When the name of the play is spoken in a theatre, tradition requires the person who spoke it to leave, perform traditional cleansing rituals, and be invited back in. The rituals are supposed to ward off the evil that uttering the play's name is feared to bring on.
The rituals include turning three times, spitting over one's left shoulder, swearing, or reciting a line from another of Shakespeare's plays. Popular lines for this purpose include, "Angels and ministers of grace defend us" (Hamlet 1.IV), "If we shadows have offended" (A Midsummer Night's Dream 5.ii), and "Fair thoughts and happy hours attend on you" (The Merchant of Venice, 3.IV). A more elaborate cleansing ritual involves leaving the theatre, spinning around and brushing oneself off, and saying "Macbeth" three times before entering again. Some production groups insist that the offender may not re-enter the theatre until invited to do so, therefore making it easy to punish frequent offenders by leaving them outside.
A portrayal of the ritual occurs in the 1983 film The Dresser, in which Sir is the offender, and Norman, his dresser, officiates over the propitiation.
The cleansing rituals have been parodied numerous times in popular culture, including in Blackadder, Slings and Arrows, The Simpsons, The West Wing, and Make It Pop. For example, in the Blackadder episode "Sense and Senility", a parody ritual performed by two actors involves slapping each other's hands pat-a-cake fashion with a quickly-spoken ritual ("Hot potato, orchestra stalls, Puck will make amends"), followed by tweaking the other person's nose. In Slings and Arrows, a guest director mocks the superstition by saying the word "Macbeth" onstage, spins around, and falls off on her third spin, resulting in an injury that takes her out of commission for the rest of the season. On The Simpsons, the core five are invited into a performance by Ian McKellen (in Scottish attire, clearly in the title role). The family keeps saying the title, which only makes more bad luck strike the actor, including lightning striking him and the "MAC" falling from the signage (leaving the "BETH").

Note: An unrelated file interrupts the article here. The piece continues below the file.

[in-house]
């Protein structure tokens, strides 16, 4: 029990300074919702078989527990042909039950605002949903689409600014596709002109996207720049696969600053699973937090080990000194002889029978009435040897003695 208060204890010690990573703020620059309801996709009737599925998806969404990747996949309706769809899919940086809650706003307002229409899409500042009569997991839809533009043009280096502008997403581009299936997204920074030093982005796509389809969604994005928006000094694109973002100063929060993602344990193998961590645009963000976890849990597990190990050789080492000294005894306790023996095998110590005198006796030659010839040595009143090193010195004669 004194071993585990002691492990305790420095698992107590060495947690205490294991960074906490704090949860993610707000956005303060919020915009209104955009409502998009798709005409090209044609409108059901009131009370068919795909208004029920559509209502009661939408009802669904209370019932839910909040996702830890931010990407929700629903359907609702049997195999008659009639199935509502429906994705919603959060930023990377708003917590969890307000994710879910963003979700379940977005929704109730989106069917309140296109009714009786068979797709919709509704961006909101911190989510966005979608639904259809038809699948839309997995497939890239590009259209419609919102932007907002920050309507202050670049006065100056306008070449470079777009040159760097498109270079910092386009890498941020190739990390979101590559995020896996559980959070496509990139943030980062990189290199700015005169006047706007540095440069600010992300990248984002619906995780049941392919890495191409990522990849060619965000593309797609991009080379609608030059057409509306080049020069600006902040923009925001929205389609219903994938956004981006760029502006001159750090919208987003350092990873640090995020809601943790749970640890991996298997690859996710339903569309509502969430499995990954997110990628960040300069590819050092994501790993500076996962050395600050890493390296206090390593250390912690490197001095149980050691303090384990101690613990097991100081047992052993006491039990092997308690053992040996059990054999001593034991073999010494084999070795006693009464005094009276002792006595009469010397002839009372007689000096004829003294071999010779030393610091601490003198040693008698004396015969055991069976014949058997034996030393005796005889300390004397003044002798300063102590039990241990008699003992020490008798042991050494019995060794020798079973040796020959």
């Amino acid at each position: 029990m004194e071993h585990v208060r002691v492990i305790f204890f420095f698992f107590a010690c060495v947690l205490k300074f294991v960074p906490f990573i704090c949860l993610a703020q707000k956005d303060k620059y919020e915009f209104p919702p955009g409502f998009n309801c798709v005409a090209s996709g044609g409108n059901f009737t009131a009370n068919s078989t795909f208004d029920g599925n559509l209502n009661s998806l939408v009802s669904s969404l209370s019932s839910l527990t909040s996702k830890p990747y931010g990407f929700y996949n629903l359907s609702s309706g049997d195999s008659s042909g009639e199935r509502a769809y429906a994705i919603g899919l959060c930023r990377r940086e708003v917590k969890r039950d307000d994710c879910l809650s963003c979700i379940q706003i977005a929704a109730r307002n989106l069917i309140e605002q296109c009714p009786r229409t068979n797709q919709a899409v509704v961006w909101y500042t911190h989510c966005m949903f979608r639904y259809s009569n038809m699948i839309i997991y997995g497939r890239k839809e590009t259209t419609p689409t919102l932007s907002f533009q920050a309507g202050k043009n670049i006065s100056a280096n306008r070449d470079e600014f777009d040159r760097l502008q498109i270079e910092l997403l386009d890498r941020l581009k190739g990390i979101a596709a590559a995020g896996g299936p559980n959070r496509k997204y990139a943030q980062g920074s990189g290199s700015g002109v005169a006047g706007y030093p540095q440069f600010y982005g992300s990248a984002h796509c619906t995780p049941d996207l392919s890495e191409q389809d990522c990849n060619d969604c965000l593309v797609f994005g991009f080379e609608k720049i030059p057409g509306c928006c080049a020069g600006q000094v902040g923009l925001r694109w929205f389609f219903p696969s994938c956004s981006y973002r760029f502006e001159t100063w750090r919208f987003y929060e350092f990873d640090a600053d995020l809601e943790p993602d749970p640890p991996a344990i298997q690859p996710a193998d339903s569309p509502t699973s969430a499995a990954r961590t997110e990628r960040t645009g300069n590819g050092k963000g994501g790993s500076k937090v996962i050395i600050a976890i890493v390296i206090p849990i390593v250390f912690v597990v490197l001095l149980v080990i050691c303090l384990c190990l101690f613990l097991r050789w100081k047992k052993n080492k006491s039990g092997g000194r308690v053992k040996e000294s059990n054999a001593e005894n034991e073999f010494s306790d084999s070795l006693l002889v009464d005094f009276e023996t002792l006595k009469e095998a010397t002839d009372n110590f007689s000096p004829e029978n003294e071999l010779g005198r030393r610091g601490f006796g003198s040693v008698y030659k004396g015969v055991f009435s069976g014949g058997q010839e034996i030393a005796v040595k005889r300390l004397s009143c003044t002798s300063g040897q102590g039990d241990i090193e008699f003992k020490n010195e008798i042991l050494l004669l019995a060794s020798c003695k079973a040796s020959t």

Patrick Stewart, on the radio program Ask Me Another, asserted "if you have played the role of the Scottish thane, then you are allowed to say the title, any time anywhere."